Diasporic Postcards: ACTIVISM
One dreary night in 1971, my father, elder brother, and I set out for Toronto on a bus filled with members of Hamilton’s Ukrainian Youth Association with the intention of protesting the visit of Soviet Premier Alexei Kosygin. I didn’t have a choice in the matter since my father was head of the association, but at the time, I sensed an adventure on the horizon.
The grounds were swarming with demonstrators from every community whose homeland was under Soviet rule. Also present were human rights groups…and rightest extremists. So, what had started as a peaceful rally morphed into a violent nightmare. Mounted police started storming the crowd, and screaming people scattered in every direction.
I returned to the bus in safety, but realized my brother was nowhere to be found. Someone approached me and quietly whispered that he had been arrested…and so had my father.
On the long drive home, the silence was as unbearable as that which I encountered when I informed my mother that my father and brother were behind bars somewhere. The next morning, the two returned, but my brother could barely walk or speak. He had been carrying a placard and, during the melee, the sign had been ripped off leaving him holding a stick which was construed as a weapon, and my sweet, slight, and gentle lamb of a brother had been beaten to a pulp. My father, on the other hand, had witnessed a woman fall to the earth and, before an oncoming horse had the opportunity to trample her, he had struck the steed with an umbrella sending it off in another direction.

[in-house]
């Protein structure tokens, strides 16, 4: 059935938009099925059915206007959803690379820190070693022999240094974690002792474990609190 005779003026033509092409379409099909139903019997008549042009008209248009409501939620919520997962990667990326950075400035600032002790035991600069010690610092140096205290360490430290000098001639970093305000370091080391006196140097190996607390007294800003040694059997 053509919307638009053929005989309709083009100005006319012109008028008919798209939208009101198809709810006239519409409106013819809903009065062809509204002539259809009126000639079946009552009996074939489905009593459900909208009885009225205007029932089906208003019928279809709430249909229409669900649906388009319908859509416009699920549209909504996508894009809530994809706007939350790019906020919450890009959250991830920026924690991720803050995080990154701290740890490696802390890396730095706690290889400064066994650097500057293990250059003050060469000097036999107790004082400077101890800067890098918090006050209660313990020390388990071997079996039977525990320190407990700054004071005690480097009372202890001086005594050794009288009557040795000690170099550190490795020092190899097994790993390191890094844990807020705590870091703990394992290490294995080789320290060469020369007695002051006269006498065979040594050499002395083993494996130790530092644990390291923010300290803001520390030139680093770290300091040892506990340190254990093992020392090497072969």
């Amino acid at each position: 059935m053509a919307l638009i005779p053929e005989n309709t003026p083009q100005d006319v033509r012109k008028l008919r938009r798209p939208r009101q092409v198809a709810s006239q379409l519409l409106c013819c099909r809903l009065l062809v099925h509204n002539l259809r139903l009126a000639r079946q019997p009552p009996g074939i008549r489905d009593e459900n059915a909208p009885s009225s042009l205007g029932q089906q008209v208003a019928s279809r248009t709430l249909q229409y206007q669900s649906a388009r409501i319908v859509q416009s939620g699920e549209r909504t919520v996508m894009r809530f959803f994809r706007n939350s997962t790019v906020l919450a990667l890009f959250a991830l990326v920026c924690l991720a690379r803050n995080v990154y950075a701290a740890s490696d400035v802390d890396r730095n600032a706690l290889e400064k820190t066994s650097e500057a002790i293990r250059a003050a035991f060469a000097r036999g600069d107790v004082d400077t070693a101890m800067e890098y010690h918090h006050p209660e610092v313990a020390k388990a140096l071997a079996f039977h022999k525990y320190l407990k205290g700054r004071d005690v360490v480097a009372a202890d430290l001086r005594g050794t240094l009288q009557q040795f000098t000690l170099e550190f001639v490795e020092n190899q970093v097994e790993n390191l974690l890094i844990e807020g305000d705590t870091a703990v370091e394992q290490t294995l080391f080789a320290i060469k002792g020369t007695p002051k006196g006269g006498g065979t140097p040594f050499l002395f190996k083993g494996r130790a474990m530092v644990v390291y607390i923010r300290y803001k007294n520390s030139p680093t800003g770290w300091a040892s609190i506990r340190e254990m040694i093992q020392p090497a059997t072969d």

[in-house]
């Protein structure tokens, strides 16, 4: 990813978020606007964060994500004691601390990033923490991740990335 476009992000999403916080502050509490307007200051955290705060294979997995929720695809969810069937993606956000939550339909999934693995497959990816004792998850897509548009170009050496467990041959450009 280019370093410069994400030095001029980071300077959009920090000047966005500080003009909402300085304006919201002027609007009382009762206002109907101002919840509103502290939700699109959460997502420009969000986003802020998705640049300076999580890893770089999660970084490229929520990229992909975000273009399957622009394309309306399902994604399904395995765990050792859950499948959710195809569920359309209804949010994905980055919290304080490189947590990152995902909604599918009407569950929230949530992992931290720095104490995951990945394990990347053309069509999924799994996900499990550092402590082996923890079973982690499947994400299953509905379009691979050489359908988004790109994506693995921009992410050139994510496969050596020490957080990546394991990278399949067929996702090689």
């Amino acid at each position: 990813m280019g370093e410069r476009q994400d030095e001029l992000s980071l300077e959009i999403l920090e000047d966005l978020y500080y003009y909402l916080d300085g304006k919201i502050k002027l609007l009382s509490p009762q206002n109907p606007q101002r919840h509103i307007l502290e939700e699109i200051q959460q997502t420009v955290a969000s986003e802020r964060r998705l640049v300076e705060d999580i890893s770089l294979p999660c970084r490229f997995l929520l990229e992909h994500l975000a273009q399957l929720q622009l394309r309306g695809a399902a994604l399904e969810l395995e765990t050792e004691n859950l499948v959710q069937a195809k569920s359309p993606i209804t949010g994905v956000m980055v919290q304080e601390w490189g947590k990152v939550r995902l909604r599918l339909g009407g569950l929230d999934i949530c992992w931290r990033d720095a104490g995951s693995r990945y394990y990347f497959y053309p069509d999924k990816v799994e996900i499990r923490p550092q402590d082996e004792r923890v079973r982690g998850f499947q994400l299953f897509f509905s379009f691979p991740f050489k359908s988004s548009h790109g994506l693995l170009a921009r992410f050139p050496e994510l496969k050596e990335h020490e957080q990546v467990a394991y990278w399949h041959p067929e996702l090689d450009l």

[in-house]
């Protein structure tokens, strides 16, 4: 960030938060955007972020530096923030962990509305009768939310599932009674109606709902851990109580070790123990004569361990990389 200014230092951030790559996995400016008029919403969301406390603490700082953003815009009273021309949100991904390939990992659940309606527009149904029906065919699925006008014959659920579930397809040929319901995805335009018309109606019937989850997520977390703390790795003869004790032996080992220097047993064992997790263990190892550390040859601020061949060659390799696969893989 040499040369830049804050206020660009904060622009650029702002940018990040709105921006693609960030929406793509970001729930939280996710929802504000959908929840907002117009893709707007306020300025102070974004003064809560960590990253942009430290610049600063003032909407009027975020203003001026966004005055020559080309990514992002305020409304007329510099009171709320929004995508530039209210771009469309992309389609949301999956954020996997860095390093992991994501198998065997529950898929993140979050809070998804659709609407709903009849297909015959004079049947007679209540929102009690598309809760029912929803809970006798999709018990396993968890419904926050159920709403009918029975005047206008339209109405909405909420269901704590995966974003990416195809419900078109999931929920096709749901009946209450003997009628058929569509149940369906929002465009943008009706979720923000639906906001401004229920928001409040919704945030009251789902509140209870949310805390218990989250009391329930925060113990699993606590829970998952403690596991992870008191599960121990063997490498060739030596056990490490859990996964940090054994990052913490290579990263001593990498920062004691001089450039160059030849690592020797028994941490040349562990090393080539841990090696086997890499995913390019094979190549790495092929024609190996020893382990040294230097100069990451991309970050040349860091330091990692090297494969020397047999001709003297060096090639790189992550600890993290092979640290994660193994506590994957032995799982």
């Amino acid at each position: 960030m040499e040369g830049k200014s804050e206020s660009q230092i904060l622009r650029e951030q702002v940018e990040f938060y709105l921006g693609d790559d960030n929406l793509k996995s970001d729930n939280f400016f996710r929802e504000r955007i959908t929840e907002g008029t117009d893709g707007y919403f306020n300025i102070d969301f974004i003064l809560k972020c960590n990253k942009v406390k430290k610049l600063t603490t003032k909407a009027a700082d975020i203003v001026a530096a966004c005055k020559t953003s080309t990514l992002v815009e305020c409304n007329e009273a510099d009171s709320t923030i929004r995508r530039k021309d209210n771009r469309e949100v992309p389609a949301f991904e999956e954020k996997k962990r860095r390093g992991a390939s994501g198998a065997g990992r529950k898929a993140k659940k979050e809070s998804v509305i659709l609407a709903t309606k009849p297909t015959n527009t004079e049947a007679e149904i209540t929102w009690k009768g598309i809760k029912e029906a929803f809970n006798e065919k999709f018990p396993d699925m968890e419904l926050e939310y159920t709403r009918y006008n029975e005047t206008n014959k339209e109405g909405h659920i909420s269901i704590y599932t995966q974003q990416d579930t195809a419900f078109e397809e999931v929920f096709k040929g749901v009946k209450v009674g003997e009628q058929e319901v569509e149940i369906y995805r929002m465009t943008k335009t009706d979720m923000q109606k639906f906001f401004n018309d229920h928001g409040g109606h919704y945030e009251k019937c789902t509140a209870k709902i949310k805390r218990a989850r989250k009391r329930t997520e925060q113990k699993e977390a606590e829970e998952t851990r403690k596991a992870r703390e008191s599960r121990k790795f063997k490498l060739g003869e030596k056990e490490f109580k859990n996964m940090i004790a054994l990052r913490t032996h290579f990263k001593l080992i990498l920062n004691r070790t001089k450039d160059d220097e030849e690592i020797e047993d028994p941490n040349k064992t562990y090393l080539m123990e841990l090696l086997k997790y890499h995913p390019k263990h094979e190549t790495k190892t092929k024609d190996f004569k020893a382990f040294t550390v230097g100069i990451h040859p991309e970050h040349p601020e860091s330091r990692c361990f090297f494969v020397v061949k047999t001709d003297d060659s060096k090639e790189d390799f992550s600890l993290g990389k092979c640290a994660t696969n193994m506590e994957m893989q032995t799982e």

The two ended up in the same cell that night and shared a cigarette even though my father had given up smoking years before. Eventually, those arrested and charged were exonerated, and the police were chastised for using unnecessary force.
So, you will not find me among crowds of demonstrators protesting Putin’s invasion. Instead, for now, I’m choosing the pen as my sword and social media for my platform. My activism may evolve, but I thank those who take to the streets for all causes of social justice, and I hope people will recognize that I, too, have a voice. Mine happens to be a quieter one.